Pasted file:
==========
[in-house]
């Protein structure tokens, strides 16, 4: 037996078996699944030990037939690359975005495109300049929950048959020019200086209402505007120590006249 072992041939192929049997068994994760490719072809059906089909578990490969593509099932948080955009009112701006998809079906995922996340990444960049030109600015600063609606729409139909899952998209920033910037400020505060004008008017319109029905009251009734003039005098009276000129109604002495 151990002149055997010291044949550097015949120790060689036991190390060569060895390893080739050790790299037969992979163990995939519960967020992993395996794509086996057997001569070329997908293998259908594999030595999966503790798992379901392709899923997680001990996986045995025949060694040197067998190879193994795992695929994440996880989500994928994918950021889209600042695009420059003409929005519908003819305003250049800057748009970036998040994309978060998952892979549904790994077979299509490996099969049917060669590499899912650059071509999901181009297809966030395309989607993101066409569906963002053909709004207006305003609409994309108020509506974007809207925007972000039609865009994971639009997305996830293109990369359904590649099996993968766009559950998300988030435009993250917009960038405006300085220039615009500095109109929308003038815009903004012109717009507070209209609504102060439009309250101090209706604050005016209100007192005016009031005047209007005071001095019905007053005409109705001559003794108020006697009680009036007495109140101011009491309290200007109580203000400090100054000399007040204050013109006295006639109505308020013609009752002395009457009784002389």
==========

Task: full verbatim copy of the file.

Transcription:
[in-house]
């Protein structure tokens, strides 16, 4: 037996078996699944030990037939690359975005495109300049929950048959020019200086209402505007120590006249 072992041939192929049997068994994760490719072809059906089909578990490969593509099932948080955009009112701006998809079906995922996340990444960049030109600015600063609606729409139909899952998209920033910037400020505060004008008017319109029905009251009734003039005098009276000129109604002495 151990002149055997010291044949550097015949120790060689036991190390060569060895390893080739050790790299037969992979163990995939519960967020992993395996794509086996057997001569070329997908293998259908594999030595999966503790798992379901392709899923997680001990996986045995025949060694040197067998190879193994795992695929994440996880989500994928994918950021889209600042695009420059003409929005519908003819305003250049800057748009970036998040994309978060998952892979549904790994077979299509490996099969049917060669590499899912650059071509999901181009297809966030395309989607993101066409569906963002053909709004207006305003609409994309108020509506974007809207925007972000039609865009994971639009997305996830293109990369359904590649099996993968766009559950998300988030435009993250917009960038405006300085220039615009500095109109929308003038815009903004012109717009507070209209609504102060439009309250101090209706604050005016209100007192005016009031005047209007005071001095019905007053005409109705001559003794108020006697009680009036007495109140101011009491309290200007109580203000400090100054000399007040204050013109006295006639109505308020013609009752002395009457009784002389």